1) Punctuality. Do whatever it takes to arrive a few minutes early. If necessary, drive to the company the night before and time yourself. Allow extra time for traffic, parking.
2) Dress. Your clothing should be appropriate for the position you're seeking. Attire must fit well within the office and be immaculate. If you don't know what the typical attire at the company is, call and ask! Shoes should be polished; pants/skirts and shirts pressed.
3) Grooming. Clean hair and fingernails are essential. Hair should be styled conservatively. Avoid excessive make-up, jewelry or cologne.
4) Handshake. A firm handshake is appropriate and projects confidence. Make eye contact when you shake.
5) Body language. Send the right message by standing straight, moving confidently, and sitting slightly forward in your chair.
6) Mindset: Step into the meeting as if you already are one of them. You have already set the table with your letter. Now your posture and attitude (not arrogance) has to be congruent with your letter. Just relax and have fun with it!
7) Ask questions: Normally everybody expects only for the hiring company to ask the questions. Most applicants see these meetings as a one-sided interrogation session. Now, here is where your research is going to pay off:
a. When preparing for the meeting, write down YOUR questions in a notebook.
b. Bring this notebook and pencil to the meeting.
c. When they are talking, take notes, and maybe put down some more questions.
d. Now, depending on how the meeting went so far, turn the table around (be casual and subtle about it), and shoot off your questions.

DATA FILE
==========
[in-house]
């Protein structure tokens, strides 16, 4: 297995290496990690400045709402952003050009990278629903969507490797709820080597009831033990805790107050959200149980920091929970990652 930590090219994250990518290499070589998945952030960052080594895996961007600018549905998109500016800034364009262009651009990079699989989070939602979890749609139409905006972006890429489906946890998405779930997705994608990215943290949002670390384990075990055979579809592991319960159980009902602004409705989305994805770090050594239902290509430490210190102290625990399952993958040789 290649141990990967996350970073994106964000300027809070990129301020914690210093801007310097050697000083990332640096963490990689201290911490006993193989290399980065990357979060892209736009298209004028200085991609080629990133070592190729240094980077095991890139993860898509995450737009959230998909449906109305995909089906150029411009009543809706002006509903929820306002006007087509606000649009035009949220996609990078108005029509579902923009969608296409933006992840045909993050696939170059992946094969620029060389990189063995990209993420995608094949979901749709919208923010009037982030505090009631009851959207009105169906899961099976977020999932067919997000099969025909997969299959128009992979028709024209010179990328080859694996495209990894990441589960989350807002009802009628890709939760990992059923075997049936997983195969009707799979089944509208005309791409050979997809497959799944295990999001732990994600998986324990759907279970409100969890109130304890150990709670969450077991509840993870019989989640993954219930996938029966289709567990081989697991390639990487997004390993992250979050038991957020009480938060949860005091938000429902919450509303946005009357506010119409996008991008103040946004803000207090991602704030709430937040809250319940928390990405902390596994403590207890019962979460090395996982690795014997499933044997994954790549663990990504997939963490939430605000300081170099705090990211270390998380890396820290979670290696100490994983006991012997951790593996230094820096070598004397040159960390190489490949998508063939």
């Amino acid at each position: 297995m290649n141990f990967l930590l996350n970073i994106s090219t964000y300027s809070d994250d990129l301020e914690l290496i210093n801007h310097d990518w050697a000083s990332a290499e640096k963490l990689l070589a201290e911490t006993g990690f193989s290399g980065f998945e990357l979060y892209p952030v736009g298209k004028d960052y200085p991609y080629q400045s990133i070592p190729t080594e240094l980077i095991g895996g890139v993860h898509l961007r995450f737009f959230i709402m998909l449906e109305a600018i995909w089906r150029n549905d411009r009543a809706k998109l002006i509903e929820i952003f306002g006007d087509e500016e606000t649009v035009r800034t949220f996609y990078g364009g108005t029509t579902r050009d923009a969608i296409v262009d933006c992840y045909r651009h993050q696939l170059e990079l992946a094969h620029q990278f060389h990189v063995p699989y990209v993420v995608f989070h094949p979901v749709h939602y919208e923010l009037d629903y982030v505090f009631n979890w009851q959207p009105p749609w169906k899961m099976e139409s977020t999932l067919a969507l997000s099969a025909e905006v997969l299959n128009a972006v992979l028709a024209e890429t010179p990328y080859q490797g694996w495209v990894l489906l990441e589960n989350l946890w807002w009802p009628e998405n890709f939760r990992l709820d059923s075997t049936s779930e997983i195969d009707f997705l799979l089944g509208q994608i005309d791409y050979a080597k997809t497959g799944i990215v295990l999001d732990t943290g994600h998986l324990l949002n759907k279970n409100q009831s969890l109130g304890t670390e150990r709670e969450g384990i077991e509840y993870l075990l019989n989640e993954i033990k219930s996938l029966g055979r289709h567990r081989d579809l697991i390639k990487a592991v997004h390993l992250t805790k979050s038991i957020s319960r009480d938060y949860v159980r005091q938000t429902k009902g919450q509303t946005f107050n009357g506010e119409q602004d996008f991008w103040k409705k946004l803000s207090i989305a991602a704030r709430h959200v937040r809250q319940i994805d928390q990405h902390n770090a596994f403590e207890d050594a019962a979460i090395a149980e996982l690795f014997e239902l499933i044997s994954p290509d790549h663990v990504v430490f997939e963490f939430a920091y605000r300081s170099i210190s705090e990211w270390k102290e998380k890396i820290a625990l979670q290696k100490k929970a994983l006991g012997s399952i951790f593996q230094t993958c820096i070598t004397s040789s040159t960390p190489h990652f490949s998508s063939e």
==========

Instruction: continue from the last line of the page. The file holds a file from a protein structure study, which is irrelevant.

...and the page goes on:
8) Try not to focus on payments, salary and stuff like that in the beginning but more about the requirements of the job, company career path, the work environment and the other people you may be working with, some challenges you think they may have, their position and competition in the market place, their future plans, etc
First you have to be the person in that letter and that you are the real deal. You have to be like-able, people don't hire other people they don't like and my not fit in the culture of the company. You have to show them through your questions that you are trying to find out if you like them too. Give them something to think about. Be creative about it, brand yourself, show interest in their company and their problems. Your professional skills are already in your resume. By Relaxing and having fun with it, your soft skills and personality will shine through and may get you ahead of your competition!
9) Find out as much as you can about the position, the company and its needs, so you can show how your background meets those needs. Telephone the receptionist and ask for copies of company brochures. Be friendly and professional on the phone and when you go pick up those brochures. (A receptionist who takes a liking to you can be one of your most important allies in getting a job.) Whenever possible, get a copy of the company's annual report. Research the company at your local library and on the Internet.
10) Get the big picture. Visualize the entire interview, from start to finish. See yourself as performing with style and confidence. How will the interview end? Will you get a job offer or be called back for a second interview? How much salary do you want? What kind of benefits? The research you did in step 1 will give you an idea of what to expect. Be ready for any eventuality.
Follow up with a phone call or a letter, and try to get a second interview if necessary. If possible, try to get that second interview at the end of the meeting.
Wish you all the best & keep doing great.